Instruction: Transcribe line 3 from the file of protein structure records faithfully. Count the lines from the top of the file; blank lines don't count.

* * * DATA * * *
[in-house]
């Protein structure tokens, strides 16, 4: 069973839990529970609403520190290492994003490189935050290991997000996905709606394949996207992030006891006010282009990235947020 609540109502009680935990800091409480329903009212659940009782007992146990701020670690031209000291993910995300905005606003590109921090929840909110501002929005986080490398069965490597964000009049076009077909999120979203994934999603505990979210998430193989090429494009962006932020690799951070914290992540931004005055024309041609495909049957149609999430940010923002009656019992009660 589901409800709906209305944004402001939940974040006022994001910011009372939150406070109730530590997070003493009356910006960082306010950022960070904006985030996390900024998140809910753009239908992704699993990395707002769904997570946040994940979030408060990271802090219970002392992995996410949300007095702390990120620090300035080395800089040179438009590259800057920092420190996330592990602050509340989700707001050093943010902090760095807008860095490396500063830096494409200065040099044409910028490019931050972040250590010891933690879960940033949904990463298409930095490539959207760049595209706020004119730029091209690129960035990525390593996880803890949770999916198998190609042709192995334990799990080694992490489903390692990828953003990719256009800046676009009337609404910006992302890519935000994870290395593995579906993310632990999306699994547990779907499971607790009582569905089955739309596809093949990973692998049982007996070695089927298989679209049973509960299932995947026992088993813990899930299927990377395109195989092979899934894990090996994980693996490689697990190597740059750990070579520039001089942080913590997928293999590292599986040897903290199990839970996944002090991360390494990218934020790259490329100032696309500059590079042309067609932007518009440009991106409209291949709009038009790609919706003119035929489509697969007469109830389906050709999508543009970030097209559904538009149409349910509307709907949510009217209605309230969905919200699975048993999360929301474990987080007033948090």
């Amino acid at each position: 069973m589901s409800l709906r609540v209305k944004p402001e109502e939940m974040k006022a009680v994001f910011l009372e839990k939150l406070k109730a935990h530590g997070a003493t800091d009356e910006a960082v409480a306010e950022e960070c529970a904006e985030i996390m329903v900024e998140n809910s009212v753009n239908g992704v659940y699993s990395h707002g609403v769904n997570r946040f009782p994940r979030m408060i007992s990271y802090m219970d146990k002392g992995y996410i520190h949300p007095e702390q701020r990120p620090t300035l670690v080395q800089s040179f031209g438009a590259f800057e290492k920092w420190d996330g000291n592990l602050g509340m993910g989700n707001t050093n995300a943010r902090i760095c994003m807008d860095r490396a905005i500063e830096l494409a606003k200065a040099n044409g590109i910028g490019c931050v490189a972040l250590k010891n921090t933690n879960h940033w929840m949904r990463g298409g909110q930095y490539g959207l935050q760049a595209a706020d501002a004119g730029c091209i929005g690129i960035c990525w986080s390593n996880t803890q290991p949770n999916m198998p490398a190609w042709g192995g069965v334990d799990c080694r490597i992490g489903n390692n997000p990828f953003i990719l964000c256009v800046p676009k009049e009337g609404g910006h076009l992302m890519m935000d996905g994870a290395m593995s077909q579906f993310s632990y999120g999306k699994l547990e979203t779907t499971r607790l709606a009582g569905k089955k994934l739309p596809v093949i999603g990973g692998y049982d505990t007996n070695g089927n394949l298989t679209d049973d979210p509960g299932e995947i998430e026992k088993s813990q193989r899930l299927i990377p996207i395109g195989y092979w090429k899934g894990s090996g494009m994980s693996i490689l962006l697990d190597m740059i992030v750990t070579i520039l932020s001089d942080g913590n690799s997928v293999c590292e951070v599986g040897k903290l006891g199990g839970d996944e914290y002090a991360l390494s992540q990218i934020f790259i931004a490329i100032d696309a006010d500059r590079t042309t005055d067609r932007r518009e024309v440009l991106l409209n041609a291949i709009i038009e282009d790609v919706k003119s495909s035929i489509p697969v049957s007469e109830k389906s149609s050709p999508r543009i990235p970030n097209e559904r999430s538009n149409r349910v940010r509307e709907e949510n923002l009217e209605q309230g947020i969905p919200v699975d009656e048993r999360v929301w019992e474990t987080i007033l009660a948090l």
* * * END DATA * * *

């Amino acid at each position: 069973m589901s409800l709906r609540v209305k944004p402001e109502e939940m974040k006022a009680v994001f910011l009372e839990k939150l406070k109730a935990h530590g997070a003493t800091d009356e910006a960082v409480a306010e950022e960070c529970a904006e985030i996390m329903v900024e998140n809910s009212v753009n239908g992704v659940y699993s990395h707002g609403v769904n997570r946040f009782p994940r979030m408060i007992s990271y802090m219970d146990k002392g992995y996410i520190h949300p007095e702390q701020r990120p620090t300035l670690v080395q800089s040179f031209g438009a590259f800057e290492k920092w420190d996330g000291n592990l602050g509340m993910g989700n707001t050093n995300a943010r902090i760095c994003m807008d860095r490396a905005i500063e830096l494409a606003k200065a040099n044409g590109i910028g490019c931050v490189a972040l250590k010891n921090t933690n879960h940033w929840m949904r990463g298409g909110q930095y490539g959207l935050q760049a595209a706020d501002a004119g730029c091209i929005g690129i960035c990525w986080s390593n996880t803890q290991p949770n999916m198998p490398a190609w042709g192995g069965v334990d799990c080694r490597i992490g489903n390692n997000p990828f953003i990719l964000c256009v800046p676009k009049e009337g609404g910006h076009l992302m890519m935000d996905g994870a290395m593995s077909q579906f993310s632990y999120g999306k699994l547990e979203t779907t499971r607790l709606a009582g569905k089955k994934l739309p596809v093949i999603g990973g692998y049982d505990t007996n070695g089927n394949l298989t679209d049973d979210p509960g299932e995947i998430e026992k088993s813990q193989r899930l299927i990377p996207i395109g195989y092979w090429k899934g894990s090996g494009m994980s693996i490689l962006l697990d190597m740059i992030v750990t070579i520039l932020s001089d942080g913590n690799s997928v293999c590292e951070v599986g040897k903290l006891g199990g839970d996944e914290y002090a991360l390494s992540q990218i934020f790259i931004a490329i100032d696309a006010d500059r590079t042309t005055d067609r932007r518009e024309v440009l991106l409209n041609a291949i709009i038009e282009d790609v919706k003119s495909s035929i489509p697969v049957s007469e109830k389906s149609s050709p999508r543009i990235p970030n097209e559904r999430s538009n149409r349910v940010r509307e709907e949510n923002l009217e209605q309230g947020i969905p919200v699975d009656e048993r999360v929301w019992e474990t987080i007033l009660a948090l």